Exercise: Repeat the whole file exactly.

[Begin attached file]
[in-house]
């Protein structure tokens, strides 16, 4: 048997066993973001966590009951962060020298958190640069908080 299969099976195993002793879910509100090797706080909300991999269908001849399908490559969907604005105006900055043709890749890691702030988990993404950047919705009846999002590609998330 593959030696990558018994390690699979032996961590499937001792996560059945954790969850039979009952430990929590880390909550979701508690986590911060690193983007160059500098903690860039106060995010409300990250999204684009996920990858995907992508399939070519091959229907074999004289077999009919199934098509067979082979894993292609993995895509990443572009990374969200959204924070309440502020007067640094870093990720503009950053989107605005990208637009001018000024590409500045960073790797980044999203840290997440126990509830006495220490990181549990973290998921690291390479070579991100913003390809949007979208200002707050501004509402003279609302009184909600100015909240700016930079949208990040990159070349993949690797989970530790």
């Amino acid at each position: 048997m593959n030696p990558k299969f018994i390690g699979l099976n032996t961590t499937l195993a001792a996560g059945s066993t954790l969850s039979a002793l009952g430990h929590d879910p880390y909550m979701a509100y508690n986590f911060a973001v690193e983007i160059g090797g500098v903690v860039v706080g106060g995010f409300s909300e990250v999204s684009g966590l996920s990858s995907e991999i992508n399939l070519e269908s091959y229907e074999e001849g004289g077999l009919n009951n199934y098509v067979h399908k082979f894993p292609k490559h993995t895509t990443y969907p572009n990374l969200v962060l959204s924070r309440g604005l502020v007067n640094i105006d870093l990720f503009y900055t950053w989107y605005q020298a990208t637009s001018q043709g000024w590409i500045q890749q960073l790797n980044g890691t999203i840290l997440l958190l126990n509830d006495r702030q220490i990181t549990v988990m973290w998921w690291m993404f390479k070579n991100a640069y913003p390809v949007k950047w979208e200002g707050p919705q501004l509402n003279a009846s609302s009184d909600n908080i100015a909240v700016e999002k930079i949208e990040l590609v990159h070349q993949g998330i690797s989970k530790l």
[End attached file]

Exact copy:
[in-house]
């Protein structure tokens, strides 16, 4: 048997066993973001966590009951962060020298958190640069908080 299969099976195993002793879910509100090797706080909300991999269908001849399908490559969907604005105006900055043709890749890691702030988990993404950047919705009846999002590609998330 593959030696990558018994390690699979032996961590499937001792996560059945954790969850039979009952430990929590880390909550979701508690986590911060690193983007160059500098903690860039106060995010409300990250999204684009996920990858995907992508399939070519091959229907074999004289077999009919199934098509067979082979894993292609993995895509990443572009990374969200959204924070309440502020007067640094870093990720503009950053989107605005990208637009001018000024590409500045960073790797980044999203840290997440126990509830006495220490990181549990973290998921690291390479070579991100913003390809949007979208200002707050501004509402003279609302009184909600100015909240700016930079949208990040990159070349993949690797989970530790």
């Amino acid at each position: 048997m593959n030696p990558k299969f018994i390690g699979l099976n032996t961590t499937l195993a001792a996560g059945s066993t954790l969850s039979a002793l009952g430990h929590d879910p880390y909550m979701a509100y508690n986590f911060a973001v690193e983007i160059g090797g500098v903690v860039v706080g106060g995010f409300s909300e990250v999204s684009g966590l996920s990858s995907e991999i992508n399939l070519e269908s091959y229907e074999e001849g004289g077999l009919n009951n199934y098509v067979h399908k082979f894993p292609k490559h993995t895509t990443y969907p572009n990374l969200v962060l959204s924070r309440g604005l502020v007067n640094i105006d870093l990720f503009y900055t950053w989107y605005q020298a990208t637009s001018q043709g000024w590409i500045q890749q960073l790797n980044g890691t999203i840290l997440l958190l126990n509830d006495r702030q220490i990181t549990v988990m973290w998921w690291m993404f390479k070579n991100a640069y913003p390809v949007k950047w979208e200002g707050p919705q501004l509402n003279a009846s609302s009184d909600n908080i100015a909240v700016e999002k930079i949208e990040l590609v990159h070349q993949g998330i690797s989970k530790l």